Eddie Albert wrote and starred in the first ever TV drama
Long before 'Green Acres,' Albert was in 'The Honeymooners,' but not the one you're thinking of.
Image: The Everett Collection
Most people know and love Eddie Albert from Green Acres, the rural comedy that paired him with the gorgeous Eva Gabor and one peppy pig. By the time that hit sitcom came around, Albert was an established star. His resume stretched back decades. He was a circus performer while doubling as a spy for the Army. He starred in movies during World War II. He got an Oscar nomination for his work in Roman Holiday in 1953. He had headlined the early sitcom Leave It to Larry. Heck, he even had his own daytime show, The Eddie Albert Show, in 1953, as well.
Before all of that, Eddie Albert wrote and acted in the first original television drama. First, as in first ever. You could almost say the Green Acres star invented the television drama. Don't feel bad if you've never seen it. Your family didn't have a TV set. In fact, nobody really did.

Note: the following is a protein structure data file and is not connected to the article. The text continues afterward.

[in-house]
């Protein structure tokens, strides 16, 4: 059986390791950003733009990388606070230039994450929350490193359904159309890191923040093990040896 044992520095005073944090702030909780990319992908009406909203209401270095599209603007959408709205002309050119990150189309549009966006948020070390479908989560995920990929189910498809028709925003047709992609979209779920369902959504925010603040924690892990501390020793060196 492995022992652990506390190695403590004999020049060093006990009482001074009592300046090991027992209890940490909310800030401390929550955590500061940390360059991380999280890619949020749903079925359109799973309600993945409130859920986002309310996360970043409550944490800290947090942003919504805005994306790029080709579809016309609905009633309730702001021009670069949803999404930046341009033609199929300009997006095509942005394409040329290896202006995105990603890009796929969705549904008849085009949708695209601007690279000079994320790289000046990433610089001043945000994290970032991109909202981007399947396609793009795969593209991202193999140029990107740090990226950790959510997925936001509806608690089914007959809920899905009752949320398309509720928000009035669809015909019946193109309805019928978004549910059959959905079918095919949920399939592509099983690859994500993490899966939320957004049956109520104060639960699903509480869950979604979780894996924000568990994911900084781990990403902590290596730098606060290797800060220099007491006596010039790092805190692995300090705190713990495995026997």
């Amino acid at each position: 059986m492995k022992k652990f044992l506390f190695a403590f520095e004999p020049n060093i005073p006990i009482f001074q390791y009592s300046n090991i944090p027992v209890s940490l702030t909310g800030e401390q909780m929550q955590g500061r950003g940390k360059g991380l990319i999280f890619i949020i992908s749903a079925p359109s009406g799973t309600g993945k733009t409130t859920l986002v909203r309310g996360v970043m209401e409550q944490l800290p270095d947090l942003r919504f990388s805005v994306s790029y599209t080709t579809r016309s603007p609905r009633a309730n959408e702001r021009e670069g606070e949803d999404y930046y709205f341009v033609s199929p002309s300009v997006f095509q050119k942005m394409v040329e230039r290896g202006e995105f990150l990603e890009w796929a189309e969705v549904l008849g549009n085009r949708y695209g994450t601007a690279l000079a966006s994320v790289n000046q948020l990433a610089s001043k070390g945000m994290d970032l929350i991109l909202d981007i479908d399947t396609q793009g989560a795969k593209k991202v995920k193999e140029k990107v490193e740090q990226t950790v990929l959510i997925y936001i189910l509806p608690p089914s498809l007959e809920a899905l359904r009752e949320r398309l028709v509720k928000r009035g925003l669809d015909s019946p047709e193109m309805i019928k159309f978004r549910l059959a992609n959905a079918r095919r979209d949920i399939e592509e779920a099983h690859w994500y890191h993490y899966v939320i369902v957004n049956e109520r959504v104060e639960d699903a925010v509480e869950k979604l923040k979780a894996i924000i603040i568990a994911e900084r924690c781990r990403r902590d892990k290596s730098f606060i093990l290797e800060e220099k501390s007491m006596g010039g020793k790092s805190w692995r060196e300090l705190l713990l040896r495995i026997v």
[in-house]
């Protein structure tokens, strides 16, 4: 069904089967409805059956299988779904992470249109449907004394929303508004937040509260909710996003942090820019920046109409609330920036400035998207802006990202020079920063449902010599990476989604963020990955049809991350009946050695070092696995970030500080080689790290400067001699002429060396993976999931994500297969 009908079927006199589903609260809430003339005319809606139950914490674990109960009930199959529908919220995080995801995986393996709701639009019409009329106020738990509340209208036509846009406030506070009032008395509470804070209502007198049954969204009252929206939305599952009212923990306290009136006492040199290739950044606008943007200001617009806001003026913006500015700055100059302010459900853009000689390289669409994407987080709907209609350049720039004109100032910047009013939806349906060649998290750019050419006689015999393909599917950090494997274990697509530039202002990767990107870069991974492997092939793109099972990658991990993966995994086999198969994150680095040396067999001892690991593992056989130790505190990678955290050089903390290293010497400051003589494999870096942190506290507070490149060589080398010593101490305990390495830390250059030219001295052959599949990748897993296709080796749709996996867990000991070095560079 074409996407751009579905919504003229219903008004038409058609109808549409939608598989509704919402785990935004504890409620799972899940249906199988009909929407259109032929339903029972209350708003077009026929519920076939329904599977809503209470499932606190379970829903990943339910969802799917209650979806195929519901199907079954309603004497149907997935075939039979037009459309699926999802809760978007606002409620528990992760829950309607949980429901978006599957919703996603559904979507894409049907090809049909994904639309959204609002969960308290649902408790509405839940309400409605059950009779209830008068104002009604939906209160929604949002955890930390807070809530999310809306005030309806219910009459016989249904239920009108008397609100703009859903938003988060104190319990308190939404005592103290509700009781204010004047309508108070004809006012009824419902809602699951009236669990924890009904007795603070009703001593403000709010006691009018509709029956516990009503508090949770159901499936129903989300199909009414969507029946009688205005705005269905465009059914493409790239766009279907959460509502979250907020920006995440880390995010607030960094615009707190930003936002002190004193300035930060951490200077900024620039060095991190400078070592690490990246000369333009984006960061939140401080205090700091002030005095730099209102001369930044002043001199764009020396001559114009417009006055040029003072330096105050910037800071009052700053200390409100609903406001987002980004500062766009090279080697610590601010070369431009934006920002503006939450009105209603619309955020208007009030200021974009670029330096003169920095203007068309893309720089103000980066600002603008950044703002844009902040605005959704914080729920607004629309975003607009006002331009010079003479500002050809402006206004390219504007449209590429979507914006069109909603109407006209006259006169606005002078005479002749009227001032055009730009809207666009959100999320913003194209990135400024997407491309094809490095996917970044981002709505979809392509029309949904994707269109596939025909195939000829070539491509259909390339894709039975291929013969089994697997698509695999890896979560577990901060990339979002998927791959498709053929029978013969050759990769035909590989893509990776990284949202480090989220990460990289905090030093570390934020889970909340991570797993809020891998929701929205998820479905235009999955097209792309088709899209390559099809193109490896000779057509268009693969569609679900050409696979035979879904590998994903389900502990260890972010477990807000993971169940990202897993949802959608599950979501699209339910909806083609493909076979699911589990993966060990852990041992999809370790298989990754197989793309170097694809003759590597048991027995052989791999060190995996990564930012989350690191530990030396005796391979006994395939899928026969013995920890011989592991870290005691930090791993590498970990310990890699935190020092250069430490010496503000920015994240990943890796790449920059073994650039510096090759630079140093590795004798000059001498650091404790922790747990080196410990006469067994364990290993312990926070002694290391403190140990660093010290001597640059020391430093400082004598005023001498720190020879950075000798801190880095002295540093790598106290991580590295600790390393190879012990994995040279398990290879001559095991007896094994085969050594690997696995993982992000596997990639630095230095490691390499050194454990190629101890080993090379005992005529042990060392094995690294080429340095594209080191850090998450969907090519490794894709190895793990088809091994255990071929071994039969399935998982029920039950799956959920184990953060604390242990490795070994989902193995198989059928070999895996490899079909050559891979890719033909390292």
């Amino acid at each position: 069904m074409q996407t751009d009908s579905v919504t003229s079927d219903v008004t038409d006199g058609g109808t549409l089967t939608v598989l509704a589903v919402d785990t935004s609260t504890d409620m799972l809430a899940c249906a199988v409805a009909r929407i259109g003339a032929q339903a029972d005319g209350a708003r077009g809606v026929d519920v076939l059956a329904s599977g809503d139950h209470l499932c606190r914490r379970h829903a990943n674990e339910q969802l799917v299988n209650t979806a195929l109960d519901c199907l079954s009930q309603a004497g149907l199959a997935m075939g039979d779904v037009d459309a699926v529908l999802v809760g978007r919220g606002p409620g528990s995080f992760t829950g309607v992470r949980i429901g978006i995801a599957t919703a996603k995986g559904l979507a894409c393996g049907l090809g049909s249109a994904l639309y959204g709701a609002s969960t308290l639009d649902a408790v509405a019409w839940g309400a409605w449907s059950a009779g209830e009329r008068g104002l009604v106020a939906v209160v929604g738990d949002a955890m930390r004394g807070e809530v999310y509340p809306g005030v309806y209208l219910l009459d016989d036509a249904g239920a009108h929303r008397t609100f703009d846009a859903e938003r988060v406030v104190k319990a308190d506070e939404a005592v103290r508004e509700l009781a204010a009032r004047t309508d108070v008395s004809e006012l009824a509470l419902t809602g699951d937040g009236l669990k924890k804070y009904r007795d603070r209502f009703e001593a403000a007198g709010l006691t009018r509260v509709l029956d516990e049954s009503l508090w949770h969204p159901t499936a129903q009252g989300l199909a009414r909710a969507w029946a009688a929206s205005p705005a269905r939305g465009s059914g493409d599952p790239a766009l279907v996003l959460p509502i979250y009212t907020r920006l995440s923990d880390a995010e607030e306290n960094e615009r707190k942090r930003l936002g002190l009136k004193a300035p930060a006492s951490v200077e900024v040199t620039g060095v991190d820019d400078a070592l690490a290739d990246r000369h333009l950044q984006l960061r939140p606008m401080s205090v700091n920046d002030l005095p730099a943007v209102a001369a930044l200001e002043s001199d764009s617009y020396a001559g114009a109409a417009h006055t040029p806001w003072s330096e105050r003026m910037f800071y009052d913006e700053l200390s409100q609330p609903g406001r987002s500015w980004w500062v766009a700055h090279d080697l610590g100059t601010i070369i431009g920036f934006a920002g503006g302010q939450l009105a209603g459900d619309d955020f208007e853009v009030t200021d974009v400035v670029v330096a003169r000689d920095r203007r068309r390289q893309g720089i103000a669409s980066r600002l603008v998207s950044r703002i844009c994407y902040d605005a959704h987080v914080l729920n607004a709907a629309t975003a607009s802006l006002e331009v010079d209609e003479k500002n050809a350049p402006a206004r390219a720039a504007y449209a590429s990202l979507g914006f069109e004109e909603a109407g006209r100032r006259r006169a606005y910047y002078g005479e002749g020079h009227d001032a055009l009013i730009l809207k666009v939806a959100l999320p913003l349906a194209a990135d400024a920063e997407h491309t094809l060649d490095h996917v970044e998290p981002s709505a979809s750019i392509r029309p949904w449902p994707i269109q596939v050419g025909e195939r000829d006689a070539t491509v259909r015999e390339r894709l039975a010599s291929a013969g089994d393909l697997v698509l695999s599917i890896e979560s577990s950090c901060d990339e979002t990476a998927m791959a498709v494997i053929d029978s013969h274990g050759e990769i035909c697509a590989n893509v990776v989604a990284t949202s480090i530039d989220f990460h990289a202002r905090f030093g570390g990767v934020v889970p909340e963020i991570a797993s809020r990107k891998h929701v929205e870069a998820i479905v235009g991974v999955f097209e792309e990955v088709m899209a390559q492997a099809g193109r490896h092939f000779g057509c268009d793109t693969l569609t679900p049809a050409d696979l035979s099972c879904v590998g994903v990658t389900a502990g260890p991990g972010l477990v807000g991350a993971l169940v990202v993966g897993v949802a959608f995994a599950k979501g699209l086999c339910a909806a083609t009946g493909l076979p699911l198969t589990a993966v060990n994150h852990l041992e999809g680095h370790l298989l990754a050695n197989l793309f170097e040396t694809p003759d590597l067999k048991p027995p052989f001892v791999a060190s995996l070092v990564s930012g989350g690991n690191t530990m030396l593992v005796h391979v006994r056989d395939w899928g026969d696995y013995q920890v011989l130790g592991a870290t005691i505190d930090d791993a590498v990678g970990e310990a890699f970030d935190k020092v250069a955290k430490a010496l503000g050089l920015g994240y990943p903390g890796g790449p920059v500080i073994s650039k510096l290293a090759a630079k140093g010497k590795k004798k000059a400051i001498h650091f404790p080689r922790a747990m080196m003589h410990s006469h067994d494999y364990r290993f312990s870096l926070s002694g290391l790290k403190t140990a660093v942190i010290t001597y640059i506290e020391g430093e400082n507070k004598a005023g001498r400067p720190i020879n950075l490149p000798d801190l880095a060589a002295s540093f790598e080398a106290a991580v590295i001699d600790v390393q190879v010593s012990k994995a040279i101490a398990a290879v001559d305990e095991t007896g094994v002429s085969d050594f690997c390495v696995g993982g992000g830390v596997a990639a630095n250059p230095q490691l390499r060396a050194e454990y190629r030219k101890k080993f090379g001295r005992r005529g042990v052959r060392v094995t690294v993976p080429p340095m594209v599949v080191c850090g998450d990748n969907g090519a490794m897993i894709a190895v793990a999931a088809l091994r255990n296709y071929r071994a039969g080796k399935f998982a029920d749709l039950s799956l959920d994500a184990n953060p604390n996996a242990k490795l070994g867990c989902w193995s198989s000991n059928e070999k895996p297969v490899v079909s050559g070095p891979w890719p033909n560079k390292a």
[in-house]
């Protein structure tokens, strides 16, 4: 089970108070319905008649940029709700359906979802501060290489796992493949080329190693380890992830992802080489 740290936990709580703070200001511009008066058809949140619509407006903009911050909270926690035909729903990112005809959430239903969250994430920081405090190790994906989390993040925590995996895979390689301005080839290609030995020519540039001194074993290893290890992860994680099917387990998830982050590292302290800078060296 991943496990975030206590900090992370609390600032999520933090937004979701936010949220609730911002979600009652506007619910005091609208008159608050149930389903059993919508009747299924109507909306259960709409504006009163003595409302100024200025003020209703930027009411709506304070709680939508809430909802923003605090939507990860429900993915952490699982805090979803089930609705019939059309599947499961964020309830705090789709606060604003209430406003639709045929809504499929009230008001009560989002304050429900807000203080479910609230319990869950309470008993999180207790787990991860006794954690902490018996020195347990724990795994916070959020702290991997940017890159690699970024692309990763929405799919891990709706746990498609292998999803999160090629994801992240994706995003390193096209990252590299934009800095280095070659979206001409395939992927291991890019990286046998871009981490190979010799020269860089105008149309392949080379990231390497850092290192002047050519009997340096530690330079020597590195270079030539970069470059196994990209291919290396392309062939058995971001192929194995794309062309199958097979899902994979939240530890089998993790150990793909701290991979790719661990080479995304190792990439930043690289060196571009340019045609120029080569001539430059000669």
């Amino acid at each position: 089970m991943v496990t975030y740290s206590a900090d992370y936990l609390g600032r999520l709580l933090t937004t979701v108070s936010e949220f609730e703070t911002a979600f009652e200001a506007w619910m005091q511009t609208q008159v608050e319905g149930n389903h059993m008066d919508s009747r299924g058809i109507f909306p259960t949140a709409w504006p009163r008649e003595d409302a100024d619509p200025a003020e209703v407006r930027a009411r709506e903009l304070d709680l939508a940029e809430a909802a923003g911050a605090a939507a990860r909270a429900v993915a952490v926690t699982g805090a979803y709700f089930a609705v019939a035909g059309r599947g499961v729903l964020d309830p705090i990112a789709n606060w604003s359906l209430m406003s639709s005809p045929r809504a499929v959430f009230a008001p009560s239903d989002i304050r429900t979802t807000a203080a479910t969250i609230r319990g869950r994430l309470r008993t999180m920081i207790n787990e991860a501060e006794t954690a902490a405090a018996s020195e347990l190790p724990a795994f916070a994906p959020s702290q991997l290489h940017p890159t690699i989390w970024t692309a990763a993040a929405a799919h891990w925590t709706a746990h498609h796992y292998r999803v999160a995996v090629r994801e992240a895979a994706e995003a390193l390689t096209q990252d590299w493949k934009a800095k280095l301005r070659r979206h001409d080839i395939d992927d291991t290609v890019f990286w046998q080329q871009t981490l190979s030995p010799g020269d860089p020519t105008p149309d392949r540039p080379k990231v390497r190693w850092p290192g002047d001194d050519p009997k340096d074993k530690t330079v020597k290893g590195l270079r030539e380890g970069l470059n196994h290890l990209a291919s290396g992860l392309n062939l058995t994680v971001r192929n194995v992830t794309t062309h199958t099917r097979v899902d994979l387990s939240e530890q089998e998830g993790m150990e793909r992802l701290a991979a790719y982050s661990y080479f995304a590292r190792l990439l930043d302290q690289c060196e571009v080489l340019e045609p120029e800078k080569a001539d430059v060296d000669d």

The year was 1936. The National Broadcasting Company (NBC) and its parent company, RCA, wanted to show off its hot new technology for the press. It was a fantastic upgrade to radio called television — sound and a picture! On November 6, NBC broadcast a transmission signal from the top of the Empire State Building. The signal didn't have to go far, just 15 blocks north, where it was received at 30 Rockefeller Plaza, then known as the RCA Building.
This test demonstration for the media lasted 40 minutes. The program included musical performances by the Ink Spots and cabaret sensation Hildegarde, as well as a short romantic drama starring two radio performers, Eddie Albert and Grace Bradt.
Albert and Bradt had been making a series called The Honeymooners for three years on the radio. No, it had no relation to the more famous Honeymooners starring Jackie Gleason. Albert (pictured up top in a Honeymooners promotional image from the early 1930s) crafted a script for the duo titled "The Love Nest."
With a set consisting of little more than a couch, a lamp, and some curtains, Albert and Bradt demonstrated the captivating narrative power of television. It was like a stage drama right in your living room!
Well, a rather tiny one. RCA showed off this new-fangled "television drama" thing on a 7.5x10-inch screen.
But big talent shines through a small window.